A trader’s pre market routine should be sacred. Once the bell rings, each and
every day in the markets is unique. By following a daily routine up to that
point, I put myself in the position to make the best decisions in my trading.
Your routine may vary of course, but if you don’t have a morning routine in
your trading, feel free to use mine as a template to start, especially if you
have another job to keep track of. Even though my job directly involves
trading I need to get myself ready for the markets.
Note: I generally tell clients that a swing trader should be in front of their
screens about 30 minutes before the open, a day trader at least 60.
All times central.
6:30 am – This is when I set my alarm. I’m generally up before this, and start
the day with a quick cup of coffee and taking the dog outside.
6:45 am – Check work accounts for messages, email, slack, etc. Respond to
anything urgent and save the rest for after trading room. (I intentionally
don’t have work stuff on my phone).
7:00 am – Start my pre market prep. I start by checking overnight futures
and eyeballing any trades I have on. Options trades I won’t know the exact
p/l until the regular hours trading opens, but I can see how the underlying is
doing. For my morning futures trading, I’ll go back and note key areas in the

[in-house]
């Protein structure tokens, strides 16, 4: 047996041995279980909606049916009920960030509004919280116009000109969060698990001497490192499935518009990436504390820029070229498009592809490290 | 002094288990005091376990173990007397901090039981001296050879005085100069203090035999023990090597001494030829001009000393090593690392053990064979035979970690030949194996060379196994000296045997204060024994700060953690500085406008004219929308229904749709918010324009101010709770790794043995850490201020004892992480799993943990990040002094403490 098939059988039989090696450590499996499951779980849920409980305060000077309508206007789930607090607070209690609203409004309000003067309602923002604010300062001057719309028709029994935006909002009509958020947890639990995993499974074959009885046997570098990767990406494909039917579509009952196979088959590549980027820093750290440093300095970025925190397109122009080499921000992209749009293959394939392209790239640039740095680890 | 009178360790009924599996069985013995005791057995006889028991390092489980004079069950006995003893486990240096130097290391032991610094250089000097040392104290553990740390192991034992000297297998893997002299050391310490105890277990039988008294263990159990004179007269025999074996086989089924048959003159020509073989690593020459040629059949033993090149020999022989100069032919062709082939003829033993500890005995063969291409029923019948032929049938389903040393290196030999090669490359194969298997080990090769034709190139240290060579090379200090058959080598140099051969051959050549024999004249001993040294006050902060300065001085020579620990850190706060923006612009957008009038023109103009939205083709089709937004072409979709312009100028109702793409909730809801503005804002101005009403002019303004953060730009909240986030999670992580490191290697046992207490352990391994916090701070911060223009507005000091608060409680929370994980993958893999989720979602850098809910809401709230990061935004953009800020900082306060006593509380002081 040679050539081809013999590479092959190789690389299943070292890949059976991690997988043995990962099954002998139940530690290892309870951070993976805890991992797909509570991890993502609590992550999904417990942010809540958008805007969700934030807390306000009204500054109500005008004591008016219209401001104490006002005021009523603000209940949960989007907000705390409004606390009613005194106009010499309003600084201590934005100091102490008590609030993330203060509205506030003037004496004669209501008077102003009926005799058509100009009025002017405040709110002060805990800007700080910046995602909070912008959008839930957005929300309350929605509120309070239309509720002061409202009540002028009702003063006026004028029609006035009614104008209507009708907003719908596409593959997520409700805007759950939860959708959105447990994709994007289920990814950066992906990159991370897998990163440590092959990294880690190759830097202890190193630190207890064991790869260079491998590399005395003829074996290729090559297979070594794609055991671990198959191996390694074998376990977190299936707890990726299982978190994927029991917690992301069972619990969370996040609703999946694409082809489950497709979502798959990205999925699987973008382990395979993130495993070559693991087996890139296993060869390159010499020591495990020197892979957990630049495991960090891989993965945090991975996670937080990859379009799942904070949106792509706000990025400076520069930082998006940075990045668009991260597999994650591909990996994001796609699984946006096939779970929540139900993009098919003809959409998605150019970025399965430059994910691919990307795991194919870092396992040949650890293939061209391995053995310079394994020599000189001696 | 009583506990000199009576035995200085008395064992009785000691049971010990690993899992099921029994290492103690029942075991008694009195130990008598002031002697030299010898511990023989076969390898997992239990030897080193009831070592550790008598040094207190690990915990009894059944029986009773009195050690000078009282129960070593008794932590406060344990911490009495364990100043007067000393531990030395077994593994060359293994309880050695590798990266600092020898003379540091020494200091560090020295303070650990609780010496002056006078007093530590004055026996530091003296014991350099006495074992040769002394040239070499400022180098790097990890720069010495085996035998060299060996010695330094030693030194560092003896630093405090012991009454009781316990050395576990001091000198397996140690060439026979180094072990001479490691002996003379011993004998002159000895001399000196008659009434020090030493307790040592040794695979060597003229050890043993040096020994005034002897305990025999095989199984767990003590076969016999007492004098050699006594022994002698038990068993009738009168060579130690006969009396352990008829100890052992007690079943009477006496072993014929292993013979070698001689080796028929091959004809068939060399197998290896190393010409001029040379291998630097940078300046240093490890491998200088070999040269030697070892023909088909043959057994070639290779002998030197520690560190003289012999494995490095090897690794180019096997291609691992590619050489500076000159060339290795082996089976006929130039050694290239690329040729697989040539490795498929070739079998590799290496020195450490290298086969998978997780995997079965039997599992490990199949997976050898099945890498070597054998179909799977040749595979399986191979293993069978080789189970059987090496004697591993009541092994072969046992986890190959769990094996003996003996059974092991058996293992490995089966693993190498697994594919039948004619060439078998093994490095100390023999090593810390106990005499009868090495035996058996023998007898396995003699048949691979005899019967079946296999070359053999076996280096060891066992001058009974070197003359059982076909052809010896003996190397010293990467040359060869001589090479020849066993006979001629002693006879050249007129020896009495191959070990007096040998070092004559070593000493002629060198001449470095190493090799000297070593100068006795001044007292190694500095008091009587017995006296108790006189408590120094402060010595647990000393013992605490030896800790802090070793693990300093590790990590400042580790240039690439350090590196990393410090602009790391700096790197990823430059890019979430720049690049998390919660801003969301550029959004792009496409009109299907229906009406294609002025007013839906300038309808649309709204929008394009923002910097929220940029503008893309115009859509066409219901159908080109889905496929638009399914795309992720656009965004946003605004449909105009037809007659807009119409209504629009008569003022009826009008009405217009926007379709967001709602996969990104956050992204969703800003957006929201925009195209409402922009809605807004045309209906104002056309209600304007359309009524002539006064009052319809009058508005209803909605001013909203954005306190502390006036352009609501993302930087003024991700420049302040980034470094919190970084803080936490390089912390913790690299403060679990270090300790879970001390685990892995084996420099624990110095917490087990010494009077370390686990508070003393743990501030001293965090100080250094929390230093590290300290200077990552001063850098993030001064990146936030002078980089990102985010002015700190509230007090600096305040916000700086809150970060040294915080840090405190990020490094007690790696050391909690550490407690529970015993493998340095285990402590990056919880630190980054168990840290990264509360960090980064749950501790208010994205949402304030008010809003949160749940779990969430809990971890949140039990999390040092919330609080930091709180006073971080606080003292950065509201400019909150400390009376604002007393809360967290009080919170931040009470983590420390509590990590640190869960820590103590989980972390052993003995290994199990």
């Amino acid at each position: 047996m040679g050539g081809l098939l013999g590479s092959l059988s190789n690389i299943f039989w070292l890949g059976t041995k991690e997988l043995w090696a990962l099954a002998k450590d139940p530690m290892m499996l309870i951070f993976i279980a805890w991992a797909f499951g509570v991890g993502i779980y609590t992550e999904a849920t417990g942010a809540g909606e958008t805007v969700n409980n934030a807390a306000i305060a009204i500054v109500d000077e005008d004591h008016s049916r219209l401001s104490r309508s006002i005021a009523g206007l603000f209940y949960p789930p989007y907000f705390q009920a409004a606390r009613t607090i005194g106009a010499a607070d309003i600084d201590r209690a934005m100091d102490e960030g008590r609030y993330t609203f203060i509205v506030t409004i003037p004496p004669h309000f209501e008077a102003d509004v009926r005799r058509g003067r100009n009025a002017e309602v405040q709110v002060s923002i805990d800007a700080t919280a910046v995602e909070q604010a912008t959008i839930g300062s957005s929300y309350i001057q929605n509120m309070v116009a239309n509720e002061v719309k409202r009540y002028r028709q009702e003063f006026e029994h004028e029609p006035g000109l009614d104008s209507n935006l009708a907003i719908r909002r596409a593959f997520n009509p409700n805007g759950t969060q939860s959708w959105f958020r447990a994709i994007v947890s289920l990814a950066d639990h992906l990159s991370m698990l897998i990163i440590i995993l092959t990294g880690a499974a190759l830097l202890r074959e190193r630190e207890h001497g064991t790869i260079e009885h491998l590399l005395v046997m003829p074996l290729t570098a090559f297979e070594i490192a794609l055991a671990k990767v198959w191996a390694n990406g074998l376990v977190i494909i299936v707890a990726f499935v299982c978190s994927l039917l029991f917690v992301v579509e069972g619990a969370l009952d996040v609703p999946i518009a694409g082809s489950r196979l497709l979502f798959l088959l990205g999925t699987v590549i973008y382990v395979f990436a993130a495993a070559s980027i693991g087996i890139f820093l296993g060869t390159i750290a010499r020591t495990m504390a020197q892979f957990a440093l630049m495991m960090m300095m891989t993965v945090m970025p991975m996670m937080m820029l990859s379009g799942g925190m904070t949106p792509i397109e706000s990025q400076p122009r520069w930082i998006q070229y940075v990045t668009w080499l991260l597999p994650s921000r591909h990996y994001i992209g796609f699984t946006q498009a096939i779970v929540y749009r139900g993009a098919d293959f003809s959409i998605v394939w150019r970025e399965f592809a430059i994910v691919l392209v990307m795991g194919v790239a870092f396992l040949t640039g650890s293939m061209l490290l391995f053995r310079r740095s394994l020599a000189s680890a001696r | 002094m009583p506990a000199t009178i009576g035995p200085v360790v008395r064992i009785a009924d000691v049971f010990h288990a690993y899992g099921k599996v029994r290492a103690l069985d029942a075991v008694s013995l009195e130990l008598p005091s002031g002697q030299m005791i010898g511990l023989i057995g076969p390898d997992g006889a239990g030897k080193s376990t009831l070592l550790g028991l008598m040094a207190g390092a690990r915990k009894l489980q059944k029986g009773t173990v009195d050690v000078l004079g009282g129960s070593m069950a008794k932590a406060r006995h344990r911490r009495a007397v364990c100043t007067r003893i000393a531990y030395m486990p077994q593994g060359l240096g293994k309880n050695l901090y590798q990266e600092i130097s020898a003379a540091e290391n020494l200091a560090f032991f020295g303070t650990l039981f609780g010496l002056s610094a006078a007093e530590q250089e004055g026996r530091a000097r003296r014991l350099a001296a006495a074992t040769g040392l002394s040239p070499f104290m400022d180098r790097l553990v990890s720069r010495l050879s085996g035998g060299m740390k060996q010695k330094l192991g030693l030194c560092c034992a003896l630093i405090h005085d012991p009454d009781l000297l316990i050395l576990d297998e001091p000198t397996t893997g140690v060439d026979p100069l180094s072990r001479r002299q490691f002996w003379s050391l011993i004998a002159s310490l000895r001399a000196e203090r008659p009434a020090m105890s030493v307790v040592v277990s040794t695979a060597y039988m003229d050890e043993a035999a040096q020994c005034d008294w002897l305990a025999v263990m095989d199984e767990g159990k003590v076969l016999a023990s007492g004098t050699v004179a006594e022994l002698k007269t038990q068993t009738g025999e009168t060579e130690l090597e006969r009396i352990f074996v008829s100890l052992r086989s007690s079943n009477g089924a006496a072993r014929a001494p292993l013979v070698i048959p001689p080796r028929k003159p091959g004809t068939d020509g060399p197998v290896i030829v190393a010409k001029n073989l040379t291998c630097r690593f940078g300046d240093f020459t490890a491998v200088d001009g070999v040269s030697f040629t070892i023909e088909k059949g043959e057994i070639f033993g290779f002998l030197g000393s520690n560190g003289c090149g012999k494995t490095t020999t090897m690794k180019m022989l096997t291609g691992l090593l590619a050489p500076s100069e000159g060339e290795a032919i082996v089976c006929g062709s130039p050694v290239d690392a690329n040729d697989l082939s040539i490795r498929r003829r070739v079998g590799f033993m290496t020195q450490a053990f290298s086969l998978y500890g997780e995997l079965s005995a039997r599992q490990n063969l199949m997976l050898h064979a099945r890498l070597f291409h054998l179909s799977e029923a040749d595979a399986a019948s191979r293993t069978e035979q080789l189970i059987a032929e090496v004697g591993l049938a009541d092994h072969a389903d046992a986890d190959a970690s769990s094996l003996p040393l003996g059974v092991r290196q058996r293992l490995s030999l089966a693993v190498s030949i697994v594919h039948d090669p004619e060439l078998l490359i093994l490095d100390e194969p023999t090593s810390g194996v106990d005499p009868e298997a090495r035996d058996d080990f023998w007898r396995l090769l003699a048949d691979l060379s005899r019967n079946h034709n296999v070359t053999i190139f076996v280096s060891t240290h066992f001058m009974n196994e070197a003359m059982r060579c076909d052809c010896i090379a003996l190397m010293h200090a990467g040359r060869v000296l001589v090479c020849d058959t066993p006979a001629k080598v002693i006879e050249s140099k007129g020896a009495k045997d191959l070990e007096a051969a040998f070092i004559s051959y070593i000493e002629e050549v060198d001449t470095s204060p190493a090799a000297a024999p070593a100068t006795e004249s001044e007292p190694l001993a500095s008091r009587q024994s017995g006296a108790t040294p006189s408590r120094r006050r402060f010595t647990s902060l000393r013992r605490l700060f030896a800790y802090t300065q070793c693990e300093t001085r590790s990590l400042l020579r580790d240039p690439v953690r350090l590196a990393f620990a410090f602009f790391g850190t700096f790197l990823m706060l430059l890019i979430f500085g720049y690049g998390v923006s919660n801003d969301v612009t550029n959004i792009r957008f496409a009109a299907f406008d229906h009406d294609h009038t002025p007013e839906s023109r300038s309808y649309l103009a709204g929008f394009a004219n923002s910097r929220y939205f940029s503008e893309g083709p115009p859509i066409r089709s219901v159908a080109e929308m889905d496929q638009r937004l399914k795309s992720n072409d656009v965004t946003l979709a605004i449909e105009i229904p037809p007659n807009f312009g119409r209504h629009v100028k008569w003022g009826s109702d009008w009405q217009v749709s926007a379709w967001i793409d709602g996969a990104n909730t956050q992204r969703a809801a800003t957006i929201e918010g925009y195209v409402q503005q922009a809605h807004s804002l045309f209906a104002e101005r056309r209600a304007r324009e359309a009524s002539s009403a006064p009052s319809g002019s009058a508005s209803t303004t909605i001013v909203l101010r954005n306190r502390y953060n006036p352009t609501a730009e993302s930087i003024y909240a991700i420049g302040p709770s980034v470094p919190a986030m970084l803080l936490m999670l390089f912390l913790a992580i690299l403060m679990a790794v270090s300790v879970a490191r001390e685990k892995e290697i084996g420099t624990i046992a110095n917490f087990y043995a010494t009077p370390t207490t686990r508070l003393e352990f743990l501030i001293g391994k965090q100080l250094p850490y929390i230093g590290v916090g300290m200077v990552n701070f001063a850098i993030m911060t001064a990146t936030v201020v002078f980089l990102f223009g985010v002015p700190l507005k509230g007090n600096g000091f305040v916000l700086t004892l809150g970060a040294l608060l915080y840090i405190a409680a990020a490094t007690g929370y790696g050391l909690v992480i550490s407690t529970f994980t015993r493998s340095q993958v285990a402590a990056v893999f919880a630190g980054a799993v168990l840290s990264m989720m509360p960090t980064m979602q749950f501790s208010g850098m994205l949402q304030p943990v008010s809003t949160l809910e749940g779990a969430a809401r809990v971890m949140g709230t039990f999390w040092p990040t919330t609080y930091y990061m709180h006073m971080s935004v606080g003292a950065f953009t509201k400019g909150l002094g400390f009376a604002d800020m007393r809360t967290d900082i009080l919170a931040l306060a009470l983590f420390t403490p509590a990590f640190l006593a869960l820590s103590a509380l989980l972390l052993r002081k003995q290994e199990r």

NQ, ES, RTY, GC, and CL from the previous day and overnight. I will then go
back and review my stock watchlist for possible stock or option trades in the
8:00 am – I get up and stretch and grab a second cup of coffee, then take a
quick 10-15 min to catch up on personal texts / email. Feed the dog.
8:15 am – Back at the desk confirming key levels in the futures, marking
them on charts and order book.
8:30 am – Markets open! For the first ten minutes I watch and put in sell limit
orders on the profit side for all of my swing trades. (Most will not get filled,
but if something takes off while I’m doing my futures trading, I don’t want to
miss the profit.)
8:40 am – This is when my morning day trading starts. With sell orders in
place for swings, I can fully concentrate on my indicators and charts. This
morning session can last anywhere from 1 to 2 hours depending on market
action and how well I’m reading the price action, in addition to any work
meetings I may need to attend.